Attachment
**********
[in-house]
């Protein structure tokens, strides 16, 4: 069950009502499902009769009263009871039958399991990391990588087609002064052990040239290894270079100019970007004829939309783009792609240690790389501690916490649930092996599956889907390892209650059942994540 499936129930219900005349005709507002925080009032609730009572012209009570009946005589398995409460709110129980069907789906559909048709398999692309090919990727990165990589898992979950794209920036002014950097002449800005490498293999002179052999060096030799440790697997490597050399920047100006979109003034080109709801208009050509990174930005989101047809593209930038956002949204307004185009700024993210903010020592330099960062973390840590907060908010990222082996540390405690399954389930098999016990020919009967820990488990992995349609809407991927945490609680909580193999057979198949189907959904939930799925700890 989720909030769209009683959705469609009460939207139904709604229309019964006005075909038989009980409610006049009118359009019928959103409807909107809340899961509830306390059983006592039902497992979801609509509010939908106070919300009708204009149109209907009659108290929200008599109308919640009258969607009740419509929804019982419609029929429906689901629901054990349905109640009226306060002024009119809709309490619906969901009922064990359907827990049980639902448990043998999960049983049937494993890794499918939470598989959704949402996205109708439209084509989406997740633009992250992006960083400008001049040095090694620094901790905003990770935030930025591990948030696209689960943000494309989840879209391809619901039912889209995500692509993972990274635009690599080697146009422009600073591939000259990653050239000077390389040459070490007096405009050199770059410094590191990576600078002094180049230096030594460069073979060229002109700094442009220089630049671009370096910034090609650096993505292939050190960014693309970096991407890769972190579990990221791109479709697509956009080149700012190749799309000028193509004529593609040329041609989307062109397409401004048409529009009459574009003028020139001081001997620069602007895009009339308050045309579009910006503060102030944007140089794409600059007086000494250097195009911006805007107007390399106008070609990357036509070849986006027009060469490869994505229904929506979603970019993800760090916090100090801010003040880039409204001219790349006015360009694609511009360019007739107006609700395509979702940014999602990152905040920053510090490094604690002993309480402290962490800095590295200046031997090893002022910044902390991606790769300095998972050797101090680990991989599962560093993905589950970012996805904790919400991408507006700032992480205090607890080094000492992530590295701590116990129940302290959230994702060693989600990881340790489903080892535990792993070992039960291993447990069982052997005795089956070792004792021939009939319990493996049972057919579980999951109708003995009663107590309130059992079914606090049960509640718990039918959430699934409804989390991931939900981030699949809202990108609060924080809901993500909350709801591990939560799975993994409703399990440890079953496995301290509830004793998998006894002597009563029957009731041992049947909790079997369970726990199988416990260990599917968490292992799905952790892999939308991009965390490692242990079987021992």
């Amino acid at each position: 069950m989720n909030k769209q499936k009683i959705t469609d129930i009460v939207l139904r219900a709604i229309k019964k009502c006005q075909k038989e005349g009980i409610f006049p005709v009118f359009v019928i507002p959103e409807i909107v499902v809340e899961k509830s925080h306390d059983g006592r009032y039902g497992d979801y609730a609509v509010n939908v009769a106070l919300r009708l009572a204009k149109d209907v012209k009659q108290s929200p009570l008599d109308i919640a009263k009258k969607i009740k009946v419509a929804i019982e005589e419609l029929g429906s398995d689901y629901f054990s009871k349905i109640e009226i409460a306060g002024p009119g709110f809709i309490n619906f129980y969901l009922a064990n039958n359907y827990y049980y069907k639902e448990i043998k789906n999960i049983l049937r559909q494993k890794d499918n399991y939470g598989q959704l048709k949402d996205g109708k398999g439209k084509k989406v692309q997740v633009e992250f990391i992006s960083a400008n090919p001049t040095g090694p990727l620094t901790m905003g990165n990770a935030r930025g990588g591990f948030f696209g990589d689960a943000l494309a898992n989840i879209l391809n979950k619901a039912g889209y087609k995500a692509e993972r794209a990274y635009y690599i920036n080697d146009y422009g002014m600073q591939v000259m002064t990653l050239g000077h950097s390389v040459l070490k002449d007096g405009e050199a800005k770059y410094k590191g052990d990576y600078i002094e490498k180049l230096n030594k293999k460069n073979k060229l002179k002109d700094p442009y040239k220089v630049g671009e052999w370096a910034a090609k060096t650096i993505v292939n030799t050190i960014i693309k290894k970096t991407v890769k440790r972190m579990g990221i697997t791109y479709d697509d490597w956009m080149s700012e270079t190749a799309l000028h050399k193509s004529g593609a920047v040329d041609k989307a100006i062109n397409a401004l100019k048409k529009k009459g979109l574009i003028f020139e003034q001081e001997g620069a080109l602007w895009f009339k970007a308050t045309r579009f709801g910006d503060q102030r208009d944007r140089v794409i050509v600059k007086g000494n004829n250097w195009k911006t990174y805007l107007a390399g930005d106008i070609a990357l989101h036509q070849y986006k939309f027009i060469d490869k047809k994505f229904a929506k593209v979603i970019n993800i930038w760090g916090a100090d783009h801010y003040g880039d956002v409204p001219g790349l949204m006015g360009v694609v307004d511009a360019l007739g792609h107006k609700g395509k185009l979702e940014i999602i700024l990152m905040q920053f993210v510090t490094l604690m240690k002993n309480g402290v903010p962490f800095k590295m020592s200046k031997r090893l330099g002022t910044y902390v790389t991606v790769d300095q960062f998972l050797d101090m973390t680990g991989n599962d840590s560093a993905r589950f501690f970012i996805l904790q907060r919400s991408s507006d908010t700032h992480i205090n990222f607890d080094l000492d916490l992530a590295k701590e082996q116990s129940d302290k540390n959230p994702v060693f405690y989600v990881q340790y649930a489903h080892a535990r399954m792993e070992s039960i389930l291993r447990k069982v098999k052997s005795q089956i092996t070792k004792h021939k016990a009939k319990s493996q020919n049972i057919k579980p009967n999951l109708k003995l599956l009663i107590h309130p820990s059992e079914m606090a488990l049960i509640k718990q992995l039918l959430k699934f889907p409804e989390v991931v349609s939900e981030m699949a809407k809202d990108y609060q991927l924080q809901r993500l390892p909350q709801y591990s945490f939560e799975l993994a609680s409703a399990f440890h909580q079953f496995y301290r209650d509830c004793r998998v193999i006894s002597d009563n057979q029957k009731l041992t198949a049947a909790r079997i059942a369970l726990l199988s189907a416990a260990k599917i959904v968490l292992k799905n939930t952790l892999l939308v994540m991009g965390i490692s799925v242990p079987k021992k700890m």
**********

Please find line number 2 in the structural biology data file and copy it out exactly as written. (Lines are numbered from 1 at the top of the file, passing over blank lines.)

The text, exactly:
């Protein structure tokens, strides 16, 4: 069950009502499902009769009263009871039958399991990391990588087609002064052990040239290894270079100019970007004829939309783009792609240690790389501690916490649930092996599956889907390892209650059942994540 499936129930219900005349005709507002925080009032609730009572012209009570009946005589398995409460709110129980069907789906559909048709398999692309090919990727990165990589898992979950794209920036002014950097002449800005490498293999002179052999060096030799440790697997490597050399920047100006979109003034080109709801208009050509990174930005989101047809593209930038956002949204307004185009700024993210903010020592330099960062973390840590907060908010990222082996540390405690399954389930098999016990020919009967820990488990992995349609809407991927945490609680909580193999057979198949189907959904939930799925700890 989720909030769209009683959705469609009460939207139904709604229309019964006005075909038989009980409610006049009118359009019928959103409807909107809340899961509830306390059983006592039902497992979801609509509010939908106070919300009708204009149109209907009659108290929200008599109308919640009258969607009740419509929804019982419609029929429906689901629901054990349905109640009226306060002024009119809709309490619906969901009922064990359907827990049980639902448990043998999960049983049937494993890794499918939470598989959704949402996205109708439209084509989406997740633009992250992006960083400008001049040095090694620094901790905003990770935030930025591990948030696209689960943000494309989840879209391809619901039912889209995500692509993972990274635009690599080697146009422009600073591939000259990653050239000077390389040459070490007096405009050199770059410094590191990576600078002094180049230096030594460069073979060229002109700094442009220089630049671009370096910034090609650096993505292939050190960014693309970096991407890769972190579990990221791109479709697509956009080149700012190749799309000028193509004529593609040329041609989307062109397409401004048409529009009459574009003028020139001081001997620069602007895009009339308050045309579009910006503060102030944007140089794409600059007086000494250097195009911006805007107007390399106008070609990357036509070849986006027009060469490869994505229904929506979603970019993800760090916090100090801010003040880039409204001219790349006015360009694609511009360019007739107006609700395509979702940014999602990152905040920053510090490094604690002993309480402290962490800095590295200046031997090893002022910044902390991606790769300095998972050797101090680990991989599962560093993905589950970012996805904790919400991408507006700032992480205090607890080094000492992530590295701590116990129940302290959230994702060693989600990881340790489903080892535990792993070992039960291993447990069982052997005795089956070792004792021939009939319990493996049972057919579980999951109708003995009663107590309130059992079914606090049960509640718990039918959430699934409804989390991931939900981030699949809202990108609060924080809901993500909350709801591990939560799975993994409703399990440890079953496995301290509830004793998998006894002597009563029957009731041992049947909790079997369970726990199988416990260990599917968490292992799905952790892999939308991009965390490692242990079987021992």